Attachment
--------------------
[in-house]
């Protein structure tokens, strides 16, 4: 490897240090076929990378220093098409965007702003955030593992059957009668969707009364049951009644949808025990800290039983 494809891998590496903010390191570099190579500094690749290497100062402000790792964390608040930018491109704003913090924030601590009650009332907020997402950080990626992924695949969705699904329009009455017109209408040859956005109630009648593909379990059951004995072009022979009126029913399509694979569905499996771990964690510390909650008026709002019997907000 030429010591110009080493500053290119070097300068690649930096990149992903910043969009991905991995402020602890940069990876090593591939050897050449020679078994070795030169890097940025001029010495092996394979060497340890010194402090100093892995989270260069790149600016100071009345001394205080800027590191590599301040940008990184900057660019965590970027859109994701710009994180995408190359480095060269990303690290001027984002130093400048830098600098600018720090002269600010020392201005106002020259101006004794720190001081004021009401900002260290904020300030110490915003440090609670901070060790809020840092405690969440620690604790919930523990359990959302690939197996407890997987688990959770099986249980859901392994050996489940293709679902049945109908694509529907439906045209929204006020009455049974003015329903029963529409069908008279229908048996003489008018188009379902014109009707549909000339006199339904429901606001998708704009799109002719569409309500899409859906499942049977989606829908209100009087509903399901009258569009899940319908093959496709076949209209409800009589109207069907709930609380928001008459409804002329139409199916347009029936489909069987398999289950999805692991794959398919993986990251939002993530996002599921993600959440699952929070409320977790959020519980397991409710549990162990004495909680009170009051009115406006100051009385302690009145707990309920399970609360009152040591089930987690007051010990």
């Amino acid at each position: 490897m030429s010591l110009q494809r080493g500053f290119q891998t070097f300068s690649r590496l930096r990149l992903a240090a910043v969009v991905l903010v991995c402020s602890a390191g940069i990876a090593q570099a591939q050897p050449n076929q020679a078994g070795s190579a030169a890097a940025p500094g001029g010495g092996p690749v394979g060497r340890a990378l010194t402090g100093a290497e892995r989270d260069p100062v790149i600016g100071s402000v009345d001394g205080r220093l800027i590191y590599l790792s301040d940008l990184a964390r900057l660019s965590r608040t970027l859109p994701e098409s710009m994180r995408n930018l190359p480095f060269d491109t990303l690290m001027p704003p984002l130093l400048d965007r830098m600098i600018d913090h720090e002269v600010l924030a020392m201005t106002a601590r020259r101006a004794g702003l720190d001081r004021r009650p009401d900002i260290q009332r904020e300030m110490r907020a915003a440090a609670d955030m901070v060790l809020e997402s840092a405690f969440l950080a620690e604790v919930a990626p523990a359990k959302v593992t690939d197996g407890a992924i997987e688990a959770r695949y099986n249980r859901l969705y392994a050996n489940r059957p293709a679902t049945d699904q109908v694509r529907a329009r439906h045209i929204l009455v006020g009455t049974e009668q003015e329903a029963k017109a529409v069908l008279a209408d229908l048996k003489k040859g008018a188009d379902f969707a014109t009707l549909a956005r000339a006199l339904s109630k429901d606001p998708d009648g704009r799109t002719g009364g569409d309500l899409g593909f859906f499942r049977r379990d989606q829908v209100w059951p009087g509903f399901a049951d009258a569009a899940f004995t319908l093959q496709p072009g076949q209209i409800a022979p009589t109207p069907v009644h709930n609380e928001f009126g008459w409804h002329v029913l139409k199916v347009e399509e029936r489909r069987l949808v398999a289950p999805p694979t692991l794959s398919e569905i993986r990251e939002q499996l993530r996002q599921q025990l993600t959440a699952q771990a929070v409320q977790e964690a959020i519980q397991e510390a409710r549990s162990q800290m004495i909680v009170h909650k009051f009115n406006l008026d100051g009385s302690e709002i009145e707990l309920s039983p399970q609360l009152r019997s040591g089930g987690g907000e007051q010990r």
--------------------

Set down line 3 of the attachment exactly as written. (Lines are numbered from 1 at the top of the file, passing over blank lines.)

């Amino acid at each position: 490897m030429s010591l110009q494809r080493g500053f290119q891998t070097f300068s690649r590496l930096r990149l992903a240090a910043v969009v991905l903010v991995c402020s602890a390191g940069i990876a090593q570099a591939q050897p050449n076929q020679a078994g070795s190579a030169a890097a940025p500094g001029g010495g092996p690749v394979g060497r340890a990378l010194t402090g100093a290497e892995r989270d260069p100062v790149i600016g100071s402000v009345d001394g205080r220093l800027i590191y590599l790792s301040d940008l990184a964390r900057l660019s965590r608040t970027l859109p994701e098409s710009m994180r995408n930018l190359p480095f060269d491109t990303l690290m001027p704003p984002l130093l400048d965007r830098m600098i600018d913090h720090e002269v600010l924030a020392m201005t106002a601590r020259r101006a004794g702003l720190d001081r004021r009650p009401d900002i260290q009332r904020e300030m110490r907020a915003a440090a609670d955030m901070v060790l809020e997402s840092a405690f969440l950080a620690e604790v919930a990626p523990a359990k959302v593992t690939d197996g407890a992924i997987e688990a959770r695949y099986n249980r859901l969705y392994a050996n489940r059957p293709a679902t049945d699904q109908v694509r529907a329009r439906h045209i929204l009455v006020g009455t049974e009668q003015e329903a029963k017109a529409v069908l008279a209408d229908l048996k003489k040859g008018a188009d379902f969707a014109t009707l549909a956005r000339a006199l339904s109630k429901d606001p998708d009648g704009r799109t002719g009364g569409d309500l899409g593909f859906f499942r049977r379990d989606q829908v209100w059951p009087g509903f399901a049951d009258a569009a899940f004995t319908l093959q496709p072009g076949q209209i409800a022979p009589t109207p069907v009644h709930n609380e928001f009126g008459w409804h002329v029913l139409k199916v347009e399509e029936r489909r069987l949808v398999a289950p999805p694979t692991l794959s398919e569905i993986r990251e939002q499996l993530r996002q599921q025990l993600t959440a699952q771990a929070v409320q977790e964690a959020i519980q397991e510390a409710r549990s162990q800290m004495i909680v009170h909650k009051f009115n406006l008026d100051g009385s302690e709002i009145e707990l309920s039983p399970q609360l009152r019997s040591g089930g987690g907000e007051q010990r």